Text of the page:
I was whipping up Crock-Pot Stuffed Peppers one morning and realized to my chagrin that we were out of ketchup (this is after I've already assembled the entire thing)! We only buy little bottles as it is, but this was a tragedy! Crock pot meals are supposed to be easy, thrown together in the morning, and done with for the day. Thankfully, I remembered seeing this recipe on the web at one point--you know what they say: necessity is the mother of invention. So, undaunted, I decided I would whip it up. Better than nothing, right?
I might be truly converted to homemade ketchup. This was a SNAP to make, and I nearly always have these ingredients on hand. Way more complex tasting than storebought ketchup (and certainly cheaper). It reminded me of a really good meatloaf glaze/topping. I'm going to tweak the spices and sugar--it's a touch sweet for my tastes and my "pinches" were a little generous; however, it's incredibly yummy and makes the store bought stuff taste very fake. You must try it! Ketchup freezes fine, so you could even whip up a bigger batch and just freeze some.
The recipe and all accompanying information below are copied from Hillbilly Housewife (a great resource; click here for the recipe link).
- 6 ounce can tomato paste
- 1/4 to 1/3 cup tap water (depending on desired consistency, I like it with 1/3 cup)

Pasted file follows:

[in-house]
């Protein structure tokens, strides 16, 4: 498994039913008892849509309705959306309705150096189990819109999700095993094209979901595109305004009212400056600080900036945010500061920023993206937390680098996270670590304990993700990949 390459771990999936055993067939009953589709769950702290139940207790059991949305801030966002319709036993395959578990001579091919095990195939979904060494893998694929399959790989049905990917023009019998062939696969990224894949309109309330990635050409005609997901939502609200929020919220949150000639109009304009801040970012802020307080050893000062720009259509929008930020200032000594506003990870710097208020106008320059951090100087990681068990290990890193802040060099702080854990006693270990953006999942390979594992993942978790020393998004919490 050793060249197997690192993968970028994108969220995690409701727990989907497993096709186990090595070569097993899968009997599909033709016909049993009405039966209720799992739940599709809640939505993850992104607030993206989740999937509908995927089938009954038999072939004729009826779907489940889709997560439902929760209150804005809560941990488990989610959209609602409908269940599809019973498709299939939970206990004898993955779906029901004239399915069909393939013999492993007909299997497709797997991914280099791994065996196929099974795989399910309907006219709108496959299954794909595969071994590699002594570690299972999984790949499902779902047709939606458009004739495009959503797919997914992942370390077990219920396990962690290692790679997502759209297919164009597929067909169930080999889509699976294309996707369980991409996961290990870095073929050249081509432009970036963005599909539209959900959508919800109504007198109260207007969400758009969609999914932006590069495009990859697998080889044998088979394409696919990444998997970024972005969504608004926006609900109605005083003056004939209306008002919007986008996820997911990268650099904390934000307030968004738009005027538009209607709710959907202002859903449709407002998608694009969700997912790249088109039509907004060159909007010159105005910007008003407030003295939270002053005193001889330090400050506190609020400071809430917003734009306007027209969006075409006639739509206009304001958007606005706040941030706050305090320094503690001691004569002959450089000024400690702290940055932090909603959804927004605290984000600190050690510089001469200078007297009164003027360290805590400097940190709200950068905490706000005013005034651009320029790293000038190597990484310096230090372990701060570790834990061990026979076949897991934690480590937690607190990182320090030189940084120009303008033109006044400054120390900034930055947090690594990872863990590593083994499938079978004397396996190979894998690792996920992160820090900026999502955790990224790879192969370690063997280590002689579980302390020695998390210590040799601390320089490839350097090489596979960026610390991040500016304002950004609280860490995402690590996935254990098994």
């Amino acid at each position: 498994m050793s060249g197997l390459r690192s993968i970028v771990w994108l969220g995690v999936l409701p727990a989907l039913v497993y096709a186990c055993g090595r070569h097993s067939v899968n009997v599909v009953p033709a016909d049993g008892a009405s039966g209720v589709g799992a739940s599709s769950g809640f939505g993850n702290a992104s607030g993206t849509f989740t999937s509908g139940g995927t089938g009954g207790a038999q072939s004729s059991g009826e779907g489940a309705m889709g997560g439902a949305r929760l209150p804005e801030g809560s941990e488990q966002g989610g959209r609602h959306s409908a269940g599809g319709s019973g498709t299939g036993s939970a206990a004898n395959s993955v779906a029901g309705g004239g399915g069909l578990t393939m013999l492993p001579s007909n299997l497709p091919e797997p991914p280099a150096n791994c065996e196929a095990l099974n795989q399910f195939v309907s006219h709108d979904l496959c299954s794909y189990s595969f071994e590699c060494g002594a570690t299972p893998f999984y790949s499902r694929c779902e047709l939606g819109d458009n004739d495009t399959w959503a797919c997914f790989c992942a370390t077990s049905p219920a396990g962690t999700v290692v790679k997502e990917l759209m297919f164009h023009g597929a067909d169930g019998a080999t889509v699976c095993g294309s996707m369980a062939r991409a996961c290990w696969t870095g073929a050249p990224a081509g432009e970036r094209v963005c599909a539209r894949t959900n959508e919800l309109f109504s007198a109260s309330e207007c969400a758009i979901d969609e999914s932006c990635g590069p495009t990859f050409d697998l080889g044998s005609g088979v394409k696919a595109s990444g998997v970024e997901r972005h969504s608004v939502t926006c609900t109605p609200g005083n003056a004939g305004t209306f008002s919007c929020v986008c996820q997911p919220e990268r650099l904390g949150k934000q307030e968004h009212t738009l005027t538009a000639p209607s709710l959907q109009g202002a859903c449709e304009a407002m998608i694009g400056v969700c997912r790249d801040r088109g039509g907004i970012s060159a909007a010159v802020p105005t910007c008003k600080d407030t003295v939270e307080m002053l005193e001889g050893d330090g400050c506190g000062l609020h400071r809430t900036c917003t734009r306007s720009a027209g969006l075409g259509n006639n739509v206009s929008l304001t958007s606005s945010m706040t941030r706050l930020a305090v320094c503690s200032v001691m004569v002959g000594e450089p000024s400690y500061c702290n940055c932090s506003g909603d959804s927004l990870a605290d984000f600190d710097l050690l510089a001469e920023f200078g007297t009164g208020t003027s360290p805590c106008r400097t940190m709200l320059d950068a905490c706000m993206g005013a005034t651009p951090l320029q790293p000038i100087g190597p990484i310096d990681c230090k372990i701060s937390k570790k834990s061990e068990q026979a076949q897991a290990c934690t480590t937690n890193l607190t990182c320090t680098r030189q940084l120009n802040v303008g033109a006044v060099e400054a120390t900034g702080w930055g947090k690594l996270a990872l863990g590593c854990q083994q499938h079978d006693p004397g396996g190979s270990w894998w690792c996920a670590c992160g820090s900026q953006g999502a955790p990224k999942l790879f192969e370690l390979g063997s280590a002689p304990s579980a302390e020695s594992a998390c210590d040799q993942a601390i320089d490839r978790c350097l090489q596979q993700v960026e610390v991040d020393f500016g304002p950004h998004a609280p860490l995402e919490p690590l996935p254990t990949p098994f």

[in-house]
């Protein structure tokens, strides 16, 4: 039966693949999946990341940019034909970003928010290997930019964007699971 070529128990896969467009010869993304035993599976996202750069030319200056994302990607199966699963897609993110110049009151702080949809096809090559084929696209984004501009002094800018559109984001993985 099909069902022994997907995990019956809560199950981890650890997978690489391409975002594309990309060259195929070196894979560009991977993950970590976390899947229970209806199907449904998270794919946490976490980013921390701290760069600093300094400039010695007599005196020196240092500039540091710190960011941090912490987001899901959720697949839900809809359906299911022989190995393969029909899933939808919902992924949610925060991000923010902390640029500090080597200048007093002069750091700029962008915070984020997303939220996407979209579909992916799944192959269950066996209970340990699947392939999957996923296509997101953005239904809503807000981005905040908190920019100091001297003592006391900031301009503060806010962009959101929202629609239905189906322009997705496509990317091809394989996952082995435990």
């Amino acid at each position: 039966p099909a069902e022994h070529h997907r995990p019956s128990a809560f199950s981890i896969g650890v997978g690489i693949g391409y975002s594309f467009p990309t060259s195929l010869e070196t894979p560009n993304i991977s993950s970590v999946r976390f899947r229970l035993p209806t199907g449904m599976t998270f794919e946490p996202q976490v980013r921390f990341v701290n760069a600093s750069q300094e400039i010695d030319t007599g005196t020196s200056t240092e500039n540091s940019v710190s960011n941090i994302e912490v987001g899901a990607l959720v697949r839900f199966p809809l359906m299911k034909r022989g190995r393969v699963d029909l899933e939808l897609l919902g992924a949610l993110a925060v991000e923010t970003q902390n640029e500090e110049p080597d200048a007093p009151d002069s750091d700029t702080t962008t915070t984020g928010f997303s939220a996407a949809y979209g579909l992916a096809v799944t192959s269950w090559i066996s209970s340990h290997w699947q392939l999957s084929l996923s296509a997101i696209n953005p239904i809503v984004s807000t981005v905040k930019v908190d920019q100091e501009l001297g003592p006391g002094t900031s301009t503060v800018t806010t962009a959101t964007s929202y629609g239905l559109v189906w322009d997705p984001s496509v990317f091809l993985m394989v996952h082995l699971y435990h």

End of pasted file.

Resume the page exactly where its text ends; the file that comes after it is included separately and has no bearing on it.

- 2 tablespoons vinegar
- 1/4 teaspoon dry mustard
- 1/4 teaspoon cinnamon
- 1/4 teaspoon salt
- 1 pinch cloves
- 1 pinch allspice
- 1 pinch cayenne pepper
- 1/4 cup brown sugar
This is simplicity itself. In a medium bowl combine all of the ingredients with a wire whisk. Blend well. Scrape the mixture into a pint-sized, resealable container. Chill overnight, to blend the flavors. Use wherever ketchup is desired.
To reduce the sodium content simply omit the salt.
To reduce the sugar content replace the brown sugar with 1-teaspoon molasses and 1/4 cup granulated Splenda.
Regular ketchup is chock full of sugar, salt, preservatives and all sorts of things you probably don't want to think much about. Low Sugar and Low Salt ketchups cost $3 for a small bottle. With this recipe you can make 12 ounces for less than 50¢. It tastes best after the seasonings have a chance to blend, but it can be used right away in a pinch. It tastes very good too, similar to regular ketchup only fresher tasting, and not so cloying and oversweet.
This recipe, created by me personally [the Hillbilly Housewife], has become quite popular on the web. Folks have copied it, altered it slightly, usually using 1/4 cup water instead of 1/3 cup, and many cooks have discovered just how tasty it is. One of the nice things about creating a popular recipe is that when you release it on the net, it grows wings and develops a life of it's own.